1 Int. Statistical Inst.: Proc. 58th World Statistical Congress, 2011, Dublin (Session STS039) p.2928 Palestinian Central Bureau of Statistics Palestinian Women s Reality in Labor Market: Jawad Al-Saleh Central Bureau of Statistics, Palestine Introduction This paper tries to shed light on the Palestinian women s reality labor market, and highlight the main characteristics of the females labor force. The purpose is to determine and analyze women s participation in the production process, their performance in the labor market, as well as the socioeconomic conditions surrounding Palestinian women s work. In particular, this paper aims to create a map of the current situation of women s participation in the Palestinian labor market, focusing on the phenomena of women s decline in participation in the labor force, and their characteristics outside of labor. Despite the remarkable progress achieved by the Palestinian National Authority (PNA) in promoting women s participation in the labor market during the last decade, the gender gap is still apparent in terms of participation in the labor force, wages, and unemployment. Available statistics indicate a decline in Palestinian women s participation in the labor market, and indicate that women s work in specific fields, primarily in the agriculture and services sector, in addition to high levels of women s involvement in the unpaid and informal work significantly affects economic and social empowerment. Although Palestinian law grants women the right to work, these laws are neither implemented nor enforced. Furthermore, the absence of independent labor courts which enforce labor laws is another deterrent for women entering the labor market. The above mentioned factors have prevented women s integration in the labor market, particularly in the private sector. This requires developing regulations, processes for implementation, monitoring, and the execution of labor laws, while simultaneously providing the private sector with incentives that would encourage women s integration in the labor market. Women are reluctant to enter the labor market and have a general belief that looking for work is pointless. In addition to that and due to cultural influences, women s work is greatly undervalued in Palestinian society. Women are made to believe that their work does not warrant an income, and lack the support to demand the right to earn and dispose of their income. Hence, it is essential to develop a concrete strategy which would educate women and their communities about the importance of women s participation in the labor market because it has a great impact on the developmental process. Most importantly, the right to earn wages for one s work is a fundamental human right that all women should be able to benefit from.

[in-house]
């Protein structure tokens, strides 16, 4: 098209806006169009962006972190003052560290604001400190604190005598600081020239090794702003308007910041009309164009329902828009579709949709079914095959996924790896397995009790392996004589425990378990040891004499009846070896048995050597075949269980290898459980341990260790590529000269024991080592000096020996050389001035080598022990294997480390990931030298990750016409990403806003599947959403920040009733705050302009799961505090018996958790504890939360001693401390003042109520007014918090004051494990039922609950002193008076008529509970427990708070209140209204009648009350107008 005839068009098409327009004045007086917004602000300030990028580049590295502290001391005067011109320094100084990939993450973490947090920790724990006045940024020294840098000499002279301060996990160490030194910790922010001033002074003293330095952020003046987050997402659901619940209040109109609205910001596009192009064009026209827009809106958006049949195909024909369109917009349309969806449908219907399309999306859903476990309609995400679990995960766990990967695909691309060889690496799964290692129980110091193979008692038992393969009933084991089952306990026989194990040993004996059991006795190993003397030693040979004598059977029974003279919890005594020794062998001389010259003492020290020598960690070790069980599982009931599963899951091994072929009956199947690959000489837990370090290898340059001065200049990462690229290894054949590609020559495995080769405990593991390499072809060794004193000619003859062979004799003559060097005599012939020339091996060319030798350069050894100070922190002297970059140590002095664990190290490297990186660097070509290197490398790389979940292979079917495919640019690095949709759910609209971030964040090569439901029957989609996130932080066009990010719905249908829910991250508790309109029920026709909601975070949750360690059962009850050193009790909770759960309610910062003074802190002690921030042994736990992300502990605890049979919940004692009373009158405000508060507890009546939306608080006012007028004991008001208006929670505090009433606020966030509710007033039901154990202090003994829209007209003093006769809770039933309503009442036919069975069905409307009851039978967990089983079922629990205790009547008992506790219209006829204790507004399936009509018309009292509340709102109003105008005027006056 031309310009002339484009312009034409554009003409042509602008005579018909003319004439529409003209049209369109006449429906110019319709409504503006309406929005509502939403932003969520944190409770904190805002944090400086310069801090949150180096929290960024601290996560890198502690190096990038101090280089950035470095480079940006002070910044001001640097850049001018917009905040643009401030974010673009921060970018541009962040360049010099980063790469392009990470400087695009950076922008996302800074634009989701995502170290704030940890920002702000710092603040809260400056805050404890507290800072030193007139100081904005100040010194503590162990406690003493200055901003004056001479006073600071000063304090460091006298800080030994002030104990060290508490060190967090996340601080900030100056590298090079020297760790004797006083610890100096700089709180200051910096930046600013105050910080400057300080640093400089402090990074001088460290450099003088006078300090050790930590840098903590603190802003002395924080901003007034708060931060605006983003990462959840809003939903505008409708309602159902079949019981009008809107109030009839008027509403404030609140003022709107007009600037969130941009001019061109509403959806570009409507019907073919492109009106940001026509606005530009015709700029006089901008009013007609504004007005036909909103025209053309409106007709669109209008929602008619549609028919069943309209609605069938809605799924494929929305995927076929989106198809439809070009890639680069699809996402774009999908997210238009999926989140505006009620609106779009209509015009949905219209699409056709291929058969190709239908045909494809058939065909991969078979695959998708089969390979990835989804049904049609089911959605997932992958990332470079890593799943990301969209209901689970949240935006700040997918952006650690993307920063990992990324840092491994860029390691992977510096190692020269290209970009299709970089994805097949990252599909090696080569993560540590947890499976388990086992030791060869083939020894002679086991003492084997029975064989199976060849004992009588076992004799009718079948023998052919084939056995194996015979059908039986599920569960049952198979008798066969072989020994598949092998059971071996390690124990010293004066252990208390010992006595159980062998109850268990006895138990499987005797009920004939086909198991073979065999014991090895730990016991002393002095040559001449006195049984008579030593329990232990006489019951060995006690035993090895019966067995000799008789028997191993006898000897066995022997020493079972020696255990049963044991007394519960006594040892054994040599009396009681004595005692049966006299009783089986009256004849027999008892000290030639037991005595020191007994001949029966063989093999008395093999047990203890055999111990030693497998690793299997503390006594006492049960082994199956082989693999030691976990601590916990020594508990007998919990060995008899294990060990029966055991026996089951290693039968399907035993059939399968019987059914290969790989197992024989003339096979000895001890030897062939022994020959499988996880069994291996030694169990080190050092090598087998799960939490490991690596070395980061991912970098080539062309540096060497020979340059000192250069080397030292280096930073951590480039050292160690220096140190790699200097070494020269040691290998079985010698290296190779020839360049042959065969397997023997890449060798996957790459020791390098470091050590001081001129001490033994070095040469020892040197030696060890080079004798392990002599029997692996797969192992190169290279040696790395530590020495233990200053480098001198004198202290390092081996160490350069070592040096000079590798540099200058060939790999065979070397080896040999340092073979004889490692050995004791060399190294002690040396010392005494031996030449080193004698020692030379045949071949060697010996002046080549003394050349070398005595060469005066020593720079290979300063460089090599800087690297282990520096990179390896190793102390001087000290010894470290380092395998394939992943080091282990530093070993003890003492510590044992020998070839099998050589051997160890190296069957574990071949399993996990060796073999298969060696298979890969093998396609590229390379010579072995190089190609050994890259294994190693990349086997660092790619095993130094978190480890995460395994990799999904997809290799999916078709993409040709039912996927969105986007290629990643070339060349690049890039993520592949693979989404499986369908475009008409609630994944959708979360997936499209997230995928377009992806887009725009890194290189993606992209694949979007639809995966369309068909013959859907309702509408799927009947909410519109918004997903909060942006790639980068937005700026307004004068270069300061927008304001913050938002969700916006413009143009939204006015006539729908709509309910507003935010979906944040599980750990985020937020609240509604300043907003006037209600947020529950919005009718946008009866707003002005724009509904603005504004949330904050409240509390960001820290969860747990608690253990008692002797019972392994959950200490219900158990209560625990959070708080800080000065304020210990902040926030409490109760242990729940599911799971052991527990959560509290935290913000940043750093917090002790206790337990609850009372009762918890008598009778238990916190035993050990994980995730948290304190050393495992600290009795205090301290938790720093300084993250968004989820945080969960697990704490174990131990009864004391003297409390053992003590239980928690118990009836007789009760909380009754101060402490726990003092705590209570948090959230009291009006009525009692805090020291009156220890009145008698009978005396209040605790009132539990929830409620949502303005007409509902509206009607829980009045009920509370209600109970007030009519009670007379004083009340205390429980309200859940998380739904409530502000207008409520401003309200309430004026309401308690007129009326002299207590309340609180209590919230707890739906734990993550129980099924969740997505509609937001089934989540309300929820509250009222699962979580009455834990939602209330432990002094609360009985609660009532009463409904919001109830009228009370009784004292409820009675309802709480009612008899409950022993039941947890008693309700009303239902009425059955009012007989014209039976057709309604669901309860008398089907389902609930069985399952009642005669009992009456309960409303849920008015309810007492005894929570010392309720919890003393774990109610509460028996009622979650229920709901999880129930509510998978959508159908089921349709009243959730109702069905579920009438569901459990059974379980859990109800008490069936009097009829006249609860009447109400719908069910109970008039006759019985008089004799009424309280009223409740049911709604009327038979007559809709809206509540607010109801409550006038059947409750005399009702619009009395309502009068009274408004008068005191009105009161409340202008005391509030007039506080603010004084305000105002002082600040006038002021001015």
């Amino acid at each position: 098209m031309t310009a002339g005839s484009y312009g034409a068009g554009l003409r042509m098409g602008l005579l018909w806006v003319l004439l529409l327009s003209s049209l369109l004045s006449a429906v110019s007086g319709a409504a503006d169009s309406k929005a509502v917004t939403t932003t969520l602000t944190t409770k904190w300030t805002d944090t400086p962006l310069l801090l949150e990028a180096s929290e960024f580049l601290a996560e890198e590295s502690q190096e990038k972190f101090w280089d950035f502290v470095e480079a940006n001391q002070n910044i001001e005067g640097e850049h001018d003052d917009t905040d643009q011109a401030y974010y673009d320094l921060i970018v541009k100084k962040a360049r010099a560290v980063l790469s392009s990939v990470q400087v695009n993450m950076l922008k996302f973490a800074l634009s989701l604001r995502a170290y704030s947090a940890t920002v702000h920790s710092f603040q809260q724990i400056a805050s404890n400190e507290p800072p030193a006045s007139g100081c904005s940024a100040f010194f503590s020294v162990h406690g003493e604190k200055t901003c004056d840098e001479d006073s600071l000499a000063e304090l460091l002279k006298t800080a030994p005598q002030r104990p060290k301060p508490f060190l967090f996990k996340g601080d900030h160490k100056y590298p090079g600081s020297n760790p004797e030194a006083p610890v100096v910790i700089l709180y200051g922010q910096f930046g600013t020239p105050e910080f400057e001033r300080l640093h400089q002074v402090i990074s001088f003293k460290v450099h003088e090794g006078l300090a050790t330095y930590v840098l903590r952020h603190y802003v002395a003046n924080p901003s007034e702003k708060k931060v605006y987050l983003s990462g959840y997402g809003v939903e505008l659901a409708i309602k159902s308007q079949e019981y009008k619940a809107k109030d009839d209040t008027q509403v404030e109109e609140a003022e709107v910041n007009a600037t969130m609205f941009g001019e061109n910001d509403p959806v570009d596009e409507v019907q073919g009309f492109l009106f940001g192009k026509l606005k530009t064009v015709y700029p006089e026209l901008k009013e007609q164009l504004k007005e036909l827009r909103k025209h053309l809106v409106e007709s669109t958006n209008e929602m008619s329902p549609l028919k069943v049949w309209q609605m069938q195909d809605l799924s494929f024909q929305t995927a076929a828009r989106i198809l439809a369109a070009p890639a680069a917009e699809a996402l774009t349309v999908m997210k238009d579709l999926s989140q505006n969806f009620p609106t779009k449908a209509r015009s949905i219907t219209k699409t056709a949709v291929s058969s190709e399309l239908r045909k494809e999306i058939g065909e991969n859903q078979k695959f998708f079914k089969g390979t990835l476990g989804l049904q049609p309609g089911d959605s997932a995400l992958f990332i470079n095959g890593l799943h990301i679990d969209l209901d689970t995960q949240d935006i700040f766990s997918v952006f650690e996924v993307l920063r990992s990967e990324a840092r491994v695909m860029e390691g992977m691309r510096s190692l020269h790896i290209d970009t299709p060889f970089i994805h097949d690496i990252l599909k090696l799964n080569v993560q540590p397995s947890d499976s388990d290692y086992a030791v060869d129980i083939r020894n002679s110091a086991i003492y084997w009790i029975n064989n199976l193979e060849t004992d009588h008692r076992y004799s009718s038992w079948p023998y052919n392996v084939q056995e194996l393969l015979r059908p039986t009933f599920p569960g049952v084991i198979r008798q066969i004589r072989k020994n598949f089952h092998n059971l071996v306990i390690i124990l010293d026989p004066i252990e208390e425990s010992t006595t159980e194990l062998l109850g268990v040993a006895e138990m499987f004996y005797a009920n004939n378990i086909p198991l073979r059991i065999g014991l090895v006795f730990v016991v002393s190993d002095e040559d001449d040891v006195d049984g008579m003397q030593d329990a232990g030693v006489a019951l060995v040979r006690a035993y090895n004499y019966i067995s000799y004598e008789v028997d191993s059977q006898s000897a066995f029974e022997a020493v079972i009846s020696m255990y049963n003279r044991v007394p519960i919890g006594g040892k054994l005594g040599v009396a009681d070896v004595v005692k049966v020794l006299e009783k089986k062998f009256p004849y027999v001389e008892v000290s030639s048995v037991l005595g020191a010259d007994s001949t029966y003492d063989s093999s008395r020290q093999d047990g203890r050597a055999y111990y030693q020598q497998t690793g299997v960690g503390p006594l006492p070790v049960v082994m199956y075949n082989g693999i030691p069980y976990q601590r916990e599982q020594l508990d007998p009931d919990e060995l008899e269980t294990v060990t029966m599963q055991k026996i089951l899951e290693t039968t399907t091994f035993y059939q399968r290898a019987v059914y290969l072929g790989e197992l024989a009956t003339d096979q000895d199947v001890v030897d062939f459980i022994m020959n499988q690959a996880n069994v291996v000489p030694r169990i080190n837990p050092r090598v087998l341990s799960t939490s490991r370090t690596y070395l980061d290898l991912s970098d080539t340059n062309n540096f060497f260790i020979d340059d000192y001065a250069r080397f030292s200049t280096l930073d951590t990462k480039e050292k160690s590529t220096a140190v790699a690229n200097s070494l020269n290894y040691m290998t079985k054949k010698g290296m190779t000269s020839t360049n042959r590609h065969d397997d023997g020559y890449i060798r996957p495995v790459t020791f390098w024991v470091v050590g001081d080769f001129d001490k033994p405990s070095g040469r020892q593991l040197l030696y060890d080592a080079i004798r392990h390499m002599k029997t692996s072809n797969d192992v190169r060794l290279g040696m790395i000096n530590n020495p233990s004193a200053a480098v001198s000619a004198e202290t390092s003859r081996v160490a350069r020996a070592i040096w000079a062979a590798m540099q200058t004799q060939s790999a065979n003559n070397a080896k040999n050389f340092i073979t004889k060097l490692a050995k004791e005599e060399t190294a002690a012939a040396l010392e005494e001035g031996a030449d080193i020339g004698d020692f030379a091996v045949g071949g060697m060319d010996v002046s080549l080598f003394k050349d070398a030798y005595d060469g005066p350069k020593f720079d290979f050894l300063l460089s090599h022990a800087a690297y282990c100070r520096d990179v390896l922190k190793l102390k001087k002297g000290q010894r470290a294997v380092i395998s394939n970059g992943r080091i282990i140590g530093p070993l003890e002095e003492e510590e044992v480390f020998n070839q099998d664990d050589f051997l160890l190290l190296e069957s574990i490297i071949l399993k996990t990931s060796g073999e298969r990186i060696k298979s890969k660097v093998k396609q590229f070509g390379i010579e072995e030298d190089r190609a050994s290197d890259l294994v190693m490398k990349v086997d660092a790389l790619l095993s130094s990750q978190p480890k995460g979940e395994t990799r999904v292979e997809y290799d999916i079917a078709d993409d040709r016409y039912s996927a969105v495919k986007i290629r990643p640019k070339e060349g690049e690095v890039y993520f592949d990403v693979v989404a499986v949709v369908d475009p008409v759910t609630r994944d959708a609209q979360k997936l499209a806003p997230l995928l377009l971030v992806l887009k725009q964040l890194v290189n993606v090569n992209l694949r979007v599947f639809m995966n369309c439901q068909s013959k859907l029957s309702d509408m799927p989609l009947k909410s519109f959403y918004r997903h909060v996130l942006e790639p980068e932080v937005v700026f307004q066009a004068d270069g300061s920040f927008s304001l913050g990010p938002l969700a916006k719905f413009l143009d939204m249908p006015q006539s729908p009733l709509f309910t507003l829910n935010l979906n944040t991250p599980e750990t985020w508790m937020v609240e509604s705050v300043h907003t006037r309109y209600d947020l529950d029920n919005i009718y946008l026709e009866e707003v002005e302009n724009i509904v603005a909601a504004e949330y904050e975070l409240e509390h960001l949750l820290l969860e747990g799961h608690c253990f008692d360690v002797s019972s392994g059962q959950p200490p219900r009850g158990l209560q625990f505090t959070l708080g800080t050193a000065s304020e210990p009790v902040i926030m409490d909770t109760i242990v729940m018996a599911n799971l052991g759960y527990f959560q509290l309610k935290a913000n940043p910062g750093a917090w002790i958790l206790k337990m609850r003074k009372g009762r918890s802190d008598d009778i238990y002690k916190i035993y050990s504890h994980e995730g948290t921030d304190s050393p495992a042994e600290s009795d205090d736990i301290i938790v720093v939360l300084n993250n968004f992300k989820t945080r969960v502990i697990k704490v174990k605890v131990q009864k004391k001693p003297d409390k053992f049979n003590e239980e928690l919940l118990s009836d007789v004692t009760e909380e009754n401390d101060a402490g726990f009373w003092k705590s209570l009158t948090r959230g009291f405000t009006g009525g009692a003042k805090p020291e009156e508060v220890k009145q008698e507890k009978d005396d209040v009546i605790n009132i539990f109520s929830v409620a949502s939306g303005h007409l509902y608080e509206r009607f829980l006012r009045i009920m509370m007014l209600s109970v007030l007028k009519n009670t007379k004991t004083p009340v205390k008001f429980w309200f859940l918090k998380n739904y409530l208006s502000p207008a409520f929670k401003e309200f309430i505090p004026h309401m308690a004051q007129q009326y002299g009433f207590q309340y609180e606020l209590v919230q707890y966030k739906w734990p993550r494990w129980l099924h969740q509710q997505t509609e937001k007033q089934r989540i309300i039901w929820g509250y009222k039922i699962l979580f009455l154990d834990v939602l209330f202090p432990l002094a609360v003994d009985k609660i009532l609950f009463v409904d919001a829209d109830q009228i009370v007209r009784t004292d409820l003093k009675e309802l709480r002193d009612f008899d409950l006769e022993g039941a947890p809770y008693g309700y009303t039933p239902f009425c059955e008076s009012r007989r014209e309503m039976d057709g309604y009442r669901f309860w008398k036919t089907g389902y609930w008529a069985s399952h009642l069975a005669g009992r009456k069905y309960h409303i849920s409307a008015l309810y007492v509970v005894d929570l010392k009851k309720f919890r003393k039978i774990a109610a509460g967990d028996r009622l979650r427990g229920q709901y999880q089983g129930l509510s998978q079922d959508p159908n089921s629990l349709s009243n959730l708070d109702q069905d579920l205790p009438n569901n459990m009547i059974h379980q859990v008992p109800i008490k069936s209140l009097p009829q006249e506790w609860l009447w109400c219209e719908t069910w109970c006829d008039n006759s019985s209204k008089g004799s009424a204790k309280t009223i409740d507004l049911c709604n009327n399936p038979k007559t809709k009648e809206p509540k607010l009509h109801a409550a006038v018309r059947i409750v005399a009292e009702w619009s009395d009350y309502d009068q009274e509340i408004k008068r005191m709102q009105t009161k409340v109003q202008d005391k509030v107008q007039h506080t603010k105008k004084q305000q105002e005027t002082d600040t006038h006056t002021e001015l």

2 Int. Statistical Inst.: Proc. 58th World Statistical Congress, 2011, Dublin (Session STS039) p.2929 Palestinian Women s Reality in Labor Market: Palestinian Socio-Economic Conditions Following the 1993 Oslo Accords between the Palestinians and Israel, it was assumed that with the right mix of economic policies and resources, the traditional economy in the Palestinian Territory will be transformed into dynamic modern economy. It was expected that the Palestinian economy would enter a period of sustained and rapid growth, but performance was not as strong as hoped. During this period, the Palestinian economy experienced a period of rapid and stable growth till year 1999, Real GDP per capita increased by over 18 percent per capita. The Population and Labor force also grow rapidly. The unemployment rates decreased by 35 percent, (of about 11.8 percent in the end of 1999 compared with 18.2 percent in 1995). In late 2000, the Palestinian uprising Al-Aqsa Intifada 1 erected, and the country was exposed to very strict political, economic and military measures by Israel. The Palestinian economy has been on a downward trend. After a steep decline in 2001 and 2002, the Palestinian economy stabilized in In those two years, Palestinian real GDP per capita shrunk by almost 40 percent. This trend was halted in 2003, and mild positive growth returned. Real GDP per capita increased by one percentage point, but real GDI which includes remittances from abroad and foreign assistance increased by over 11 percent per capita. After accounting for population growth, an unemployment rate of about 25 percent in 2003 (compared with 10 percent at the eve of the intifada) underscores the fact that the Palestinian economy operates well below its potential. But, the Palestinian economy remains severely depressed compared with the preintifada period. The GDP is 23 percent lower than in More other, the continued closures and the cut off in direct international aid after the 2006 elections, economic fell again. Another factor affected the Palestinian Economy happened after June , the situation was severely deteriorated when the country was politically and geographically divided between the Palestinian factions. During this period, population and labor force grew rapidly, and unemployment rates increased. 1 Intifada is an Arabic word for shaking off, though it is generally translated into English as rebellion. The word "intifada" crystallized in its current Arabic meaning during the first Palestinian uprising in the late 1980s and early '90s. It is seen by many Arabs as a valid term for popular resistance to oppression. The Palestinians were largely unarmed, so the enduring picture of the intifada is one of young men and boys throwing stones and rocks at Israeli troops. The Second Intifada, also known as the Al-Aqsa Intifada refers to the second Palestinian uprising which began in September On 15 June 2007 Islamic Resistance Movement (Hamas) effectively took control of Gaza. Palestinian president Mahmoud Abbas then moved to dissolve the Hamas-led government and established an emergency government in the West Bank. This effectively created two Palestinian political entities, one in Gaza led by Hamas and one in the West Bank led by Fatah and the PLO. Sanctions against the Hamas-led government in Gaza by Israel, the European Union (EU) and the United States (USA) further reduced an already low standard of living.